As far as invasion of Britain is concerned, no, there was no way Axis could amphibiously invade Britain in 1942 short of inventing A-bomb before Allies. If you try, you'll find a sizeable ammount of historians and WW2 buffs in firm agreement with my position.
Because what I CAN convince people of is the fact that the VP system does NOT reflect the actions of the pacific. It may explore the "political possiblities" but it does NOT reflect the real actions of the pacific.

If you don't understand the reasons why this or that took or didn't take place during the war in the Pacific, you'd have more difficulties in getting the desired effect in the game.


Drax
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Post by Krieghund » Wed Mar 12, 2008 8:16 pm

Posted by Sinister:

A second strike on peral SHOULD have been ordered it's well documented the additional damage it could have caused ,including the destruction of more supply dumps that were grouped together because it was felt the people of Hawaii were helping the japanese. In fact, Anti-air was pointed at ground level. Lots of historians agree that a second strike would have been a success for the Japanese. I was in class listening to two of them, and the documented evidence they brought, a few years back.

I can argue more of this but I'd rather get back to the impact on the game.

1. US IPCs must be decreased
2. The game's victory conditions must allow the game to continue past 8-10 rounds.
3. The game must force more US-Japanese combats early on that are more equal in size and force.
4. LATER in the game, Japan should be allowed desperate measures (such as VPs that allow victory)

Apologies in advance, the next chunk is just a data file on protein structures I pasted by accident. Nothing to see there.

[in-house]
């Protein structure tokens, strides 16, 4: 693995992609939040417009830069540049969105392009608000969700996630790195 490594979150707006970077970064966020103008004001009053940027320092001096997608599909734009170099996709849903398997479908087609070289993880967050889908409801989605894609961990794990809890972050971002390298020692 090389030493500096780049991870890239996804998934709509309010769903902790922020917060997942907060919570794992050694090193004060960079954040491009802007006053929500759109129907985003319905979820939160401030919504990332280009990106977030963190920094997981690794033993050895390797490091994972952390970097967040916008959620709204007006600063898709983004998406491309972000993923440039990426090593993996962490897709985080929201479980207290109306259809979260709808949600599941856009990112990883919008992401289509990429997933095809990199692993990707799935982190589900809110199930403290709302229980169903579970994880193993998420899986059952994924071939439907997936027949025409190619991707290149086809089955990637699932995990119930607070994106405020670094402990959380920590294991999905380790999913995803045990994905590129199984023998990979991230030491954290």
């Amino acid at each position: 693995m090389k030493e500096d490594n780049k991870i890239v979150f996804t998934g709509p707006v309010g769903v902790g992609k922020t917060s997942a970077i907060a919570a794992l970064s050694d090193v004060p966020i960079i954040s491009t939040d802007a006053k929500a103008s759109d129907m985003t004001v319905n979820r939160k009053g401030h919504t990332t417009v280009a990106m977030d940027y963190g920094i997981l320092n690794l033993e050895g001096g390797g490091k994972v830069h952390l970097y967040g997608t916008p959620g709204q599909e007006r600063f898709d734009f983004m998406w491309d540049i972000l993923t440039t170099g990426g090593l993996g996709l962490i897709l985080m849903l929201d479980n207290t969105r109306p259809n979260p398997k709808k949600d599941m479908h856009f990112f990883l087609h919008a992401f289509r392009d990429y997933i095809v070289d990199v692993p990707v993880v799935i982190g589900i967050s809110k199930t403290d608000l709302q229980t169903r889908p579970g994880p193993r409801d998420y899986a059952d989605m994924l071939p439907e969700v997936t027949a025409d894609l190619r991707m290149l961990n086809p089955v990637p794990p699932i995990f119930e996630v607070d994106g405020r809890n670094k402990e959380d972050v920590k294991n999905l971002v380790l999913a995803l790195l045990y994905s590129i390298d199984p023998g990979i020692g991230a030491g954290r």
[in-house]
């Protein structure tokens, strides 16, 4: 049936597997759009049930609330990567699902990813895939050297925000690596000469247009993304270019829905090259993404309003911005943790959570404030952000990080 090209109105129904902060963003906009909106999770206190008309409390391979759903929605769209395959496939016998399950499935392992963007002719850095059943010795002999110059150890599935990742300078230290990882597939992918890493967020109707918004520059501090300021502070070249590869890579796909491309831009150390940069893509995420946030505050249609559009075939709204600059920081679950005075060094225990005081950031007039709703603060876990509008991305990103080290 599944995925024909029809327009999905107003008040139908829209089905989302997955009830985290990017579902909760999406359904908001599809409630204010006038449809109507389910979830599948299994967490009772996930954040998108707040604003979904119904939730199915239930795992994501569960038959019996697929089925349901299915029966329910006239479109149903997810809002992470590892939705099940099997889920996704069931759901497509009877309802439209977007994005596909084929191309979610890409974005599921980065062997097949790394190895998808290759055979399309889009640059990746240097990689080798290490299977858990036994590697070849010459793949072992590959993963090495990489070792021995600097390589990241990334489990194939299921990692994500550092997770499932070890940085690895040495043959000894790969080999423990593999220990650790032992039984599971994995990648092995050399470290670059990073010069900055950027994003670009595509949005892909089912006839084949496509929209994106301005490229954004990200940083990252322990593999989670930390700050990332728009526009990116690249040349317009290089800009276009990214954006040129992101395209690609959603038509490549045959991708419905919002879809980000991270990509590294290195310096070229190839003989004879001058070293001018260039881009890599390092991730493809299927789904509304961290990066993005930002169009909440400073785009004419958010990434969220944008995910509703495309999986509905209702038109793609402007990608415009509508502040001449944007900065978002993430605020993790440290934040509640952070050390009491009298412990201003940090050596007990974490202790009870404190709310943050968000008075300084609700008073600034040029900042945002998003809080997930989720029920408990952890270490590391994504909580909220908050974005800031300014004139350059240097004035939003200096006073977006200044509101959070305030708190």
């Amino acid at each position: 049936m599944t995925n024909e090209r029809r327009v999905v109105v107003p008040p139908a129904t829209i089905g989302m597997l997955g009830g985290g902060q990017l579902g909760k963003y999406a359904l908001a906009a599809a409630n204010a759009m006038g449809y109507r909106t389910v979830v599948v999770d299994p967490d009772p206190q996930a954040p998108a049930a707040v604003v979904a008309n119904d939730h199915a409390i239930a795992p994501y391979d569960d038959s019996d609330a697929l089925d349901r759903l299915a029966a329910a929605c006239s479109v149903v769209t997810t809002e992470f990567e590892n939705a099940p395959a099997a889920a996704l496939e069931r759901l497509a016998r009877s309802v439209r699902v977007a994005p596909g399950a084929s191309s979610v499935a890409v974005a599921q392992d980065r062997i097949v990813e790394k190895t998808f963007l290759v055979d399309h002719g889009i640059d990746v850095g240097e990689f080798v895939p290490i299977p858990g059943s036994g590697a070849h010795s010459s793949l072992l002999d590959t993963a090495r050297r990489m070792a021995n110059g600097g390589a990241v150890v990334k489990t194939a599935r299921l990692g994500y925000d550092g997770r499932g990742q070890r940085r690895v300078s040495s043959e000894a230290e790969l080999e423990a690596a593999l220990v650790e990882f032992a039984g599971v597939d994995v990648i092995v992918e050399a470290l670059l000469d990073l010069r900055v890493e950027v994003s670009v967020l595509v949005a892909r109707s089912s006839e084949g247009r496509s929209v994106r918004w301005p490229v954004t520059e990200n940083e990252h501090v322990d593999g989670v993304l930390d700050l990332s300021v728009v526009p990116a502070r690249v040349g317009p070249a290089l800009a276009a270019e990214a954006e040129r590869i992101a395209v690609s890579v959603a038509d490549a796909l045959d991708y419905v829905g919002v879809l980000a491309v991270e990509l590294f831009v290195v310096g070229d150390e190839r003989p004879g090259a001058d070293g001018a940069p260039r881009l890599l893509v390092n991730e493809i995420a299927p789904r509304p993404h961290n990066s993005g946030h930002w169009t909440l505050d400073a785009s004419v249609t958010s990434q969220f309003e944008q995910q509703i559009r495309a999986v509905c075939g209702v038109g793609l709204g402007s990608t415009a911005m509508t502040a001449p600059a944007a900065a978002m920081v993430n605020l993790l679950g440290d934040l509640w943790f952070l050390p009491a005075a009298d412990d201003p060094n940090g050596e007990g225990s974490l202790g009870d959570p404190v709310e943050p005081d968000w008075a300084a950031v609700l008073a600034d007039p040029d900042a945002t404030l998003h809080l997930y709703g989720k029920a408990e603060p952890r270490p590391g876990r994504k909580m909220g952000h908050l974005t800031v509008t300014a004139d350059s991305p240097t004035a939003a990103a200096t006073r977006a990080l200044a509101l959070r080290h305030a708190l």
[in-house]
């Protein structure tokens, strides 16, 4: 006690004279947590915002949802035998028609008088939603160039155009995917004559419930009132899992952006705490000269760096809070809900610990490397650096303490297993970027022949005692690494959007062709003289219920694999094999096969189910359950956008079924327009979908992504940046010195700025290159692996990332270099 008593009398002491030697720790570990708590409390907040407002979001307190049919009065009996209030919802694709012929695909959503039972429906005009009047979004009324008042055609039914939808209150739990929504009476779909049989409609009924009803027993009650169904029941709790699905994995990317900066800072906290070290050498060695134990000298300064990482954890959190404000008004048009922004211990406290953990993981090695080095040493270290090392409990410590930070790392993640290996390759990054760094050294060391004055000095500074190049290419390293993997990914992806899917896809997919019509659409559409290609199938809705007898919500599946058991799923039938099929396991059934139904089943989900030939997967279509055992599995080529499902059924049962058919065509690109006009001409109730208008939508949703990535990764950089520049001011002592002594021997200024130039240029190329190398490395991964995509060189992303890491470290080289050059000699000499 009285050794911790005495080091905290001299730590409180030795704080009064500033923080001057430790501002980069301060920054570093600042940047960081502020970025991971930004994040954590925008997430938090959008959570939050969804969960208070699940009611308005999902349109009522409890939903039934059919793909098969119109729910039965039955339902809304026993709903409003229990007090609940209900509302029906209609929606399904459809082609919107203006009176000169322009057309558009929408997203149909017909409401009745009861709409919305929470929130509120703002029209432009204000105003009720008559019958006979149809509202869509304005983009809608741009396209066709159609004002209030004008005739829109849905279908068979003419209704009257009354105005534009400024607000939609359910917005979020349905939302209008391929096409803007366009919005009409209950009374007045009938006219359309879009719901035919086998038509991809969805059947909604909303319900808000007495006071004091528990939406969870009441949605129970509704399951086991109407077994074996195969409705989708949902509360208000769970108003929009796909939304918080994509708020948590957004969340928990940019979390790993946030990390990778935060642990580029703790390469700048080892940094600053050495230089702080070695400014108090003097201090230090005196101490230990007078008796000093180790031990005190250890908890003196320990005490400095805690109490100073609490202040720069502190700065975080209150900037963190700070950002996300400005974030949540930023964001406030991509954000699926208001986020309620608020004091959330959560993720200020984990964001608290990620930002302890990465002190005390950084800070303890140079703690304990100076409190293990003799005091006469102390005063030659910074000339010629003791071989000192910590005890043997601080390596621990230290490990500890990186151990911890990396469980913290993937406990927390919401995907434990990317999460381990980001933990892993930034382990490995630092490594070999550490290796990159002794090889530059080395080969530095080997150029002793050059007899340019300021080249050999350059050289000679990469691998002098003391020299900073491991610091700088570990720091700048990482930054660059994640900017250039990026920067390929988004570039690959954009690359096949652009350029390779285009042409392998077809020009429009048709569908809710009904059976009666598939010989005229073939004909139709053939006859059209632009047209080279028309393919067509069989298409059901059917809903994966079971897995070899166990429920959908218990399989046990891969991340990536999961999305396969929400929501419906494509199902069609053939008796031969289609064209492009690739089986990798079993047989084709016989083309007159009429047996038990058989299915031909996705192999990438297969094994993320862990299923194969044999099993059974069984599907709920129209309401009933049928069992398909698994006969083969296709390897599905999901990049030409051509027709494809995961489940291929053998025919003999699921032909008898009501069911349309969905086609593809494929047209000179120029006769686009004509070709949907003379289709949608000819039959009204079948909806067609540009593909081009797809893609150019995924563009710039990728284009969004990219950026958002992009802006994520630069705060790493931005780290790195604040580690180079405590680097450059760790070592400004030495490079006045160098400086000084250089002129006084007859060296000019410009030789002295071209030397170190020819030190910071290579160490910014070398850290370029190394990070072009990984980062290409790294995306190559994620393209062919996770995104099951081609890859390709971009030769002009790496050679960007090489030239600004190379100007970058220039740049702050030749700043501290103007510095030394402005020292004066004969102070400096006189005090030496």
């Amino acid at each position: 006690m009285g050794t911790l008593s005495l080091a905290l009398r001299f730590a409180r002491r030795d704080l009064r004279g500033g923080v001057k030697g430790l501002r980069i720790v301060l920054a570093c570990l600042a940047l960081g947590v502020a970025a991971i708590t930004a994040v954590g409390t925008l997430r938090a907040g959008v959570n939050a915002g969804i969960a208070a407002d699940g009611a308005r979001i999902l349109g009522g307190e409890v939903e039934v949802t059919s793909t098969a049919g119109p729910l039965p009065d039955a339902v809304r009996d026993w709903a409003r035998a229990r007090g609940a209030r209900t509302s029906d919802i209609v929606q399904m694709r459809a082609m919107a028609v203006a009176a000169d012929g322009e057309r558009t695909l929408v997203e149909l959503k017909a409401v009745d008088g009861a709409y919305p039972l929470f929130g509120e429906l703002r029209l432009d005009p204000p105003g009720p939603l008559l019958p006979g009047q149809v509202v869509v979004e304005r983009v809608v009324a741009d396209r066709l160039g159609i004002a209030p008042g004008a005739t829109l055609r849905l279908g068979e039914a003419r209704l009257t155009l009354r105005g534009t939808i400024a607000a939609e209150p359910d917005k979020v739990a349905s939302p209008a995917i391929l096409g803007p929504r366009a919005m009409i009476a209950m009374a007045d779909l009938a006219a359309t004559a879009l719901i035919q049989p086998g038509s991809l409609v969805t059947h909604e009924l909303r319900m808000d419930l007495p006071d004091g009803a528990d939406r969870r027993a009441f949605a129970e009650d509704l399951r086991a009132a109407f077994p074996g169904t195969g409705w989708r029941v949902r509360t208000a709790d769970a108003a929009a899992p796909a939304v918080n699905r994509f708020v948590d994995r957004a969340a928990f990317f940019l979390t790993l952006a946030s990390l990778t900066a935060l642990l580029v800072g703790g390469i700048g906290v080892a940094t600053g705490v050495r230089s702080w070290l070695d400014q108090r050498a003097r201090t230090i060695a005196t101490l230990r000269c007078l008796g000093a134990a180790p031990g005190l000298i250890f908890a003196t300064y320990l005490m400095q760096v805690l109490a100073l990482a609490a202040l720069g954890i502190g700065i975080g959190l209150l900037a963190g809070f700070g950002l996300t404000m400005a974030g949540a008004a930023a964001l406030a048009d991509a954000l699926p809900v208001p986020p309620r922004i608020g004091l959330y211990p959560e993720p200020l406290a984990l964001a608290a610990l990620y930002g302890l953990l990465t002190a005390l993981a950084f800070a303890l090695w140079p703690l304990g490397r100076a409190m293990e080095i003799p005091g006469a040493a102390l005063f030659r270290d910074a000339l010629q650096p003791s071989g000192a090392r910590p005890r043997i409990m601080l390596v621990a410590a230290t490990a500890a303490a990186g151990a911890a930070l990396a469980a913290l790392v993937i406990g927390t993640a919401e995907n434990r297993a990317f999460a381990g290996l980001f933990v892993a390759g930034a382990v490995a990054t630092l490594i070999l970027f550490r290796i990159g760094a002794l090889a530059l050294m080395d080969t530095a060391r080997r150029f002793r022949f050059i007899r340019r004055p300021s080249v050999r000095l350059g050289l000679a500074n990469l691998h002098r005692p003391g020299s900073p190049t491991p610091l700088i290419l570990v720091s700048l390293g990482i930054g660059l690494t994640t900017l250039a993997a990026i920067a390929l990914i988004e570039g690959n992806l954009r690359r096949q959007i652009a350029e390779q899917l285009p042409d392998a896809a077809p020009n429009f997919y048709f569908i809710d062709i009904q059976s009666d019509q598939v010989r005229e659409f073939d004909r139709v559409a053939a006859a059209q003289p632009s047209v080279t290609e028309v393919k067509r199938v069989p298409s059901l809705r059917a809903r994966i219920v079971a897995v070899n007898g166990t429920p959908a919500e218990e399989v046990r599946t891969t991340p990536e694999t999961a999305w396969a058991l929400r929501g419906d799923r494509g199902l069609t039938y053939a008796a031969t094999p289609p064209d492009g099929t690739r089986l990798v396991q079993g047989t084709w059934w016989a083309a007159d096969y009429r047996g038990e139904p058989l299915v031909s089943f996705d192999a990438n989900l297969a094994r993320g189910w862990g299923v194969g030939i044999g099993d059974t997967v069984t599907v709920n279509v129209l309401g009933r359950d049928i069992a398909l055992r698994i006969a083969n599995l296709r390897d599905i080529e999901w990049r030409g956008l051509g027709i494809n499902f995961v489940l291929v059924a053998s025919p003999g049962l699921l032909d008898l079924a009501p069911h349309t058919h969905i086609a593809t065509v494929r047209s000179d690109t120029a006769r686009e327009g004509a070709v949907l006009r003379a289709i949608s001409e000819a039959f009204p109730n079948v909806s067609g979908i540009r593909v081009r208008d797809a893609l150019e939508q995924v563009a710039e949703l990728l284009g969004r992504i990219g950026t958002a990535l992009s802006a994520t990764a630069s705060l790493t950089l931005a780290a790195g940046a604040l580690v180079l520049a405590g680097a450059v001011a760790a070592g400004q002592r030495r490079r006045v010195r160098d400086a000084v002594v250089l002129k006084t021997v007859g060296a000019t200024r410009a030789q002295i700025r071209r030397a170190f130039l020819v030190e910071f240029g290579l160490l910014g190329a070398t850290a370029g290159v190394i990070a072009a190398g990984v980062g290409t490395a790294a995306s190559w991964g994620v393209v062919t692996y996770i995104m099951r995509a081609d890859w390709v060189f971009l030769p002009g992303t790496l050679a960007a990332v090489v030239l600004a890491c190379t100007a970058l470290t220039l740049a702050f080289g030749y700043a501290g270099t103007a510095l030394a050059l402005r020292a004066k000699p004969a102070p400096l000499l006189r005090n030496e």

Ideas on how to reflect this?

The US needs time to activate is economy. Therefore the US starts with 20 IPCs on the first turn and adds 5 IPCs to its total each turn until it reaches 75 IPCs. Japan must gain 40 VPs to win. Winning any engagment against the Americans counts for 2 VPs.
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Post by Krieghund » Wed Mar 12, 2008 8:22 pm

Posted by Krieghund:
Originally Posted by Sinister
I just think that strategically the continued attack of military Units by the Japanese is a more realistic approach than taking the philliepeans, hong kong, and a couple of unstrategic islands and proclaiming an abstract truce (what did they US lose about 50 IPCs or less?

The argument I hear is "This system allows for Japan to win the way they would have in real life. A truce favorable to Japan"

but look what the game DOESN'T accomplish

1. No battles with the US besides Peral and the Phillipeans if the Japanese can cash out early.
My rule that victory points are counted at the end of the US' turn (#1) addresses this. Since Japan must take and hold territory to get VPs, it gives the Allies incentive to fight more small battles to recapture territories quickly before Japan can earn VPs for them.
Originally Posted by Sinister
2. Unrealstic and unimportant strategic places taken for victory.
This is a problem in many games - places of only strategic importance given economic value to artificially make them important to the game.
Originally Posted by Sinister
3. A timetable that is incredibly "speed up" for what the real war was.